FacebookTwitterLinkedInEmailPrint分享Denver Post:One of the nation’s last coal-fired power plants in the middle of a city may shut down a decade sooner than planned as Colorado Springs leaders contemplate climate action and urban revitalization along a creek.This is happening as residents of Colorado Springs (pop. 465,000) increasingly raise concerns about sulfur dioxide (SO2) and other pollution. On Thursday, residents pressed state health officials to reject a proposal to declare the 80-year-old Martin Drake Power Plant “in attainment” of federal air quality standards for SO2, a toxic gas that mixes with other pollutants and hangs over the city against mountains, with the potential to cause asthma, heart disease and other lung problems after even brief exposure. Colorado Springs Utilities plant operators this year deployed “scrubbers” to clean emissions, and federal Environmental Protection Agency overseers this week said average monthly SO2 emissions decreased to 31 tons a month, down from 330 tons a month in 2015.But Colorado air quality control commissioners voted 8-1 against re-designating the 80-year-old Martin Drake Plant as a facility in compliance with federal air quality requirements, acknowledging public health concerns and calls for cleaner air.The air concerns coincide with brainstorming by the Colorado Springs council members and developers about using the site of the Drake plant, downtown along Fountain Creek, for green space and a museum celebrating the Olympics. For years, Colorado Springs has served as the home of the U.S. Olympic Committee and a training center for athletes.City council members have directed the municipal utility to analyze possibilities for ramping up the 2035 date for closing the plant to 2025, council president Richard Skorman told The Denver Post. And council members are mulling possibilities for shutting one of the two remaining generators in the plant sooner, by 2023, Skorman said.“Some of us would like to move it just because it is a huge blight on the downtown environment,” he said. “We have the ability to create a great green-way connection down there. … If we could move it out of downtown, we could use that site for urban redevelopment.”More: Colorado Springs still rolls coal in heart of city, but may shut Drake plant by 2025 as residents fume Colorado City Contemplates Closing Coal-Fired Plant a Decade Ahead of Schedule
Brendan Smith and the men\’s hockey team will fight to improve their playoff spot this weekend against UND.[/media-credit]Winless in its last four games, the University of Wisconsin men’s hockey team has one final series to right the ship before the WCHA playoffs begin.Considering No. 1 North Dakota is coming to the Kohl Center this weekend, gaining momentum heading into the postseason is easier said than done.The Badgers have only picked up one point in their previous four contests, but according to the players, securing home ice for the playoffs while facing the league’s top team isn’t a daunting task at all.“Overall, I just think we are ready,” UW defenseman Brendan Smith said. “If you can’t get pumped up for this weekend, what can you get pumped up for?”Despite posting a tie and a loss against Minnesota State last weekend, the team believes they competed at a high level. Outshooting the Mavericks in both games, the statistics would appear to back up that conclusion.“We just didn’t give up a lot,” Wisconsin head coach Mike Eaves said. “The numbers we gave up were in the low teens, and usually when you have those numbers you win. Other than the final stat of goals for and goals against, we competed hard in a tough building and in the third period we had them on their heels.”Depending on the results around the league this weekend, Wisconsin can fall out of the top five in the conference — losing on home ice in the first round of the playoffs — or the Badgers can finish as high as third. Most importantly, UW controls its own destiny. With a sweep, Wisconsin would secure a top-three finish, and the assurance of skipping the play-in game for the WCHA Final Five should help Eaves’ team advance past the first round.“In hindsight you want to finish third [in the WCHA],” Smith said. “But I think our goal is to come in and play as best as we can. We just want to fulfill our goal in hits, shots on net and chances created. If we can reach that goal it gives us the best chance at winning.”With so much on the line, Wisconsin is bearing down in practice to get ready for the Fighting Sioux — and to forget its last series against MSU.“I think the frustration kind of ended on the bus on the way home,” Smith said. “I think everyone is pumped. North Dakota-Wisconsin is always a battle.”“Just the way we have competed over the last couple of days, it has been at a really high level,” Eaves added. “Based on that, [determined] is a good word to describe it.”No matter what attitude the team plays with, UW will be hurt if junior captain Blake Geoffrion can’t suit up for the series. Geoffrion injured his leg in the second game at Mankato, and according to Eaves, any scenario with the first line center playing is unlikely.“It is under the umbrella of doubtful,” Eaves said of Geoffrion playing this weekend. “Tomorrow, if he can do things off the ice that allow him to get on the ice — you know, we’ll see.”Although NDU will be wearing green and black, the Badgers may see a little of themselves in their opponent this weekend. With only forward Ryan Duncan ranking among the top 25 scorers in the WCHA for North Dakota, the Fighting Sioux score the majority of their goals with a balanced offensive attack.“They are pretty balanced,” Eaves said. “If you take a look at their numbers, they will play four lines. They’ll use more than six forwards on their power play. They have that balance, and that is one of their strengths.”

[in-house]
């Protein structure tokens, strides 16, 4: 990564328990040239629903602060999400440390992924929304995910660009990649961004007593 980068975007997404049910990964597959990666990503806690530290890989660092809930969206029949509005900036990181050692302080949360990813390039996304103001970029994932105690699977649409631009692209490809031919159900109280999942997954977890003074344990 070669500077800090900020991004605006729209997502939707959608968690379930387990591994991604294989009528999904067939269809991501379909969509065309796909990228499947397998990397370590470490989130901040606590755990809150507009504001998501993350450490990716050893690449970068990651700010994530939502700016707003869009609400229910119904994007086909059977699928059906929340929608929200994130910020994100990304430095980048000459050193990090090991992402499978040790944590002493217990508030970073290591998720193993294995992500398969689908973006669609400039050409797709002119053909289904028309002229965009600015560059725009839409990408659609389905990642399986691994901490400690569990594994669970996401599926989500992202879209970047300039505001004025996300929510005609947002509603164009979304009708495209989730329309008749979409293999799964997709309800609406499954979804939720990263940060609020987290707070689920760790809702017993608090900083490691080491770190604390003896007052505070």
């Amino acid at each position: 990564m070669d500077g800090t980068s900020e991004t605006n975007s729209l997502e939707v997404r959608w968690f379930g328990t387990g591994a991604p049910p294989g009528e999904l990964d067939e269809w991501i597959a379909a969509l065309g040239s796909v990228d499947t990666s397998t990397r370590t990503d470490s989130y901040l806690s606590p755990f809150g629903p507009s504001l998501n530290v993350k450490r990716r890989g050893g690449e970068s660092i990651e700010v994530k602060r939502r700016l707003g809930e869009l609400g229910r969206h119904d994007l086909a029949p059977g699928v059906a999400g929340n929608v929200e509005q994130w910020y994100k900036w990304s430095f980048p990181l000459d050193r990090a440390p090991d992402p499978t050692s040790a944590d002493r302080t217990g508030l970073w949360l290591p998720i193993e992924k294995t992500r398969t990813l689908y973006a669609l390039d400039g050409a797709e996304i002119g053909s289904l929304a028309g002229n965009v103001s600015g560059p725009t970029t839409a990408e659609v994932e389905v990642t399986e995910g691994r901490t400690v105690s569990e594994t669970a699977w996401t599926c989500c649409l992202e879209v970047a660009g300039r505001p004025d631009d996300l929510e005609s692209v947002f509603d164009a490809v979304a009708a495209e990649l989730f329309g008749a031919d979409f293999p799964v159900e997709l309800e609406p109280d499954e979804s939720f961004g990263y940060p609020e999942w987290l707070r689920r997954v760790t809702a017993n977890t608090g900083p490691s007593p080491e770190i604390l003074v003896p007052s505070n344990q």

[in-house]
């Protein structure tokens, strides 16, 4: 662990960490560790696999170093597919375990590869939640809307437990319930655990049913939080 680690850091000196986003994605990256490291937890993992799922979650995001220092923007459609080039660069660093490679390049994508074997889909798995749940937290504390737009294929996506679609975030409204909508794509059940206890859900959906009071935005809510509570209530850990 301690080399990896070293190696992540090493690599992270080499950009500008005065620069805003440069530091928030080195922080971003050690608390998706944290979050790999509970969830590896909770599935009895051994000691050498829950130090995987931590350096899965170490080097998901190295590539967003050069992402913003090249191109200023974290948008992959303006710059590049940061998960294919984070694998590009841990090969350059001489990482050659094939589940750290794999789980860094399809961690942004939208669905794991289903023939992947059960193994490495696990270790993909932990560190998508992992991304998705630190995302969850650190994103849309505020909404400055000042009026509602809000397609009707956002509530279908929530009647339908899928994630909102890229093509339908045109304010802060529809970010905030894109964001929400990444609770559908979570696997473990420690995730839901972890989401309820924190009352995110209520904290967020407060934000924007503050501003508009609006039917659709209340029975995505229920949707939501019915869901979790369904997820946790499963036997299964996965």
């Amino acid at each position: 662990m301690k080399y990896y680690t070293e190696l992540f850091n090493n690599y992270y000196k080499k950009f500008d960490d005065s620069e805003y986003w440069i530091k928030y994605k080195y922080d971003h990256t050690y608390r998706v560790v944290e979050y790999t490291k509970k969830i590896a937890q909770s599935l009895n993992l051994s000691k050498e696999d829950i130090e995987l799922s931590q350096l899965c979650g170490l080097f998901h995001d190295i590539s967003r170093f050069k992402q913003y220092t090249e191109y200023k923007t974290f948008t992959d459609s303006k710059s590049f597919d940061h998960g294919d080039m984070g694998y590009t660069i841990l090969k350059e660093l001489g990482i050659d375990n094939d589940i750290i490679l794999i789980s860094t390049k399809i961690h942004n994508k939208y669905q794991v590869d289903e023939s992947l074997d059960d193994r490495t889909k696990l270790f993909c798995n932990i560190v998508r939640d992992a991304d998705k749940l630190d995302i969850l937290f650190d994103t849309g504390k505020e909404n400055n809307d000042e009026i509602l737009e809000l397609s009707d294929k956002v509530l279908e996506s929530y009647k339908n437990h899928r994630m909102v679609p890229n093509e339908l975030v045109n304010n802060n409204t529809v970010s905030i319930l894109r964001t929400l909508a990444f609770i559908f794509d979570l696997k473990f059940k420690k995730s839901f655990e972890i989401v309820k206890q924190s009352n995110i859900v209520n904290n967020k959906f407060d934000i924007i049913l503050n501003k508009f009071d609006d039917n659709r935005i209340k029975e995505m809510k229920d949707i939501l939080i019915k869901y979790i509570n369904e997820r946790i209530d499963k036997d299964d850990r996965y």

Detectives are continuing the probe into the death of 68-year-old pensioner Ursilla Padarta, although they are yet to finger the woman’s killer.Padarta, called “Data,” of Lot 566 Bell West, Canal #2 Polder, WBD, was found dead last Wednesday morning in a sitting position in a chair in her living room. Her body bore a stab wound to the neck and another to the head. The discovery was made by a carpenter who had gone to discuss the construction of a sceptic tank that the woman had planned on doing.According to the Police, the woman was killed at some time after 19:45h on Tuesday and 07:30h on Wednesday. The murder weapon – an ice pick – was reportedly found in the house.Guyana Times was told that the woman had called a relative to talk about the construction works at some time around 20:00h last Tuesday; and at the time, the contractor was at her house. The following morning, the man informed relatives of her demise after reportedly stumbling on her dead body.The contractor, whom the woman had known because he would usually go to her house to spend time, had found Padarta’s door locked from the outside. He opened it and went inside, and made the gruesome discovery.Padarta’s nephew, Naresh Singh, believes the woman was killed after the phone call on Tuesday night.“She was sitting on the chair with a stab wound to her neck, so it gotta be that it happen last night; because, too, her door wasn’t closed from inside; it look like she was watching TV or something and wasn’t ready to lock up as yet,” he said.According to neighbours, the pensioner, who lived alone, usually locked up her home late in the nights. However, they did not recall hearing or seeing anything strange the night before.Meanwhile, this publication understands that the woman had collected approximately $123,000 cash, which was sent by her grandson from overseas on Tuesday to do the works. Her handbag which contained the money, cell phone and other documents, has gone missing.On the other hand, Guyana Times was also informed that investigators were on the hunt for a known junkie in the village, who had an argument with the now dead woman on Tuesday and was heard threatening to “deal with her” later.While neighbours could not say the reason behind the row between Padarta and the junkie, they suspect he might have gone to steal from the woman. According to nearby residents, he was last seen around the area earlier on Wednesday, shortly after the discovery was made.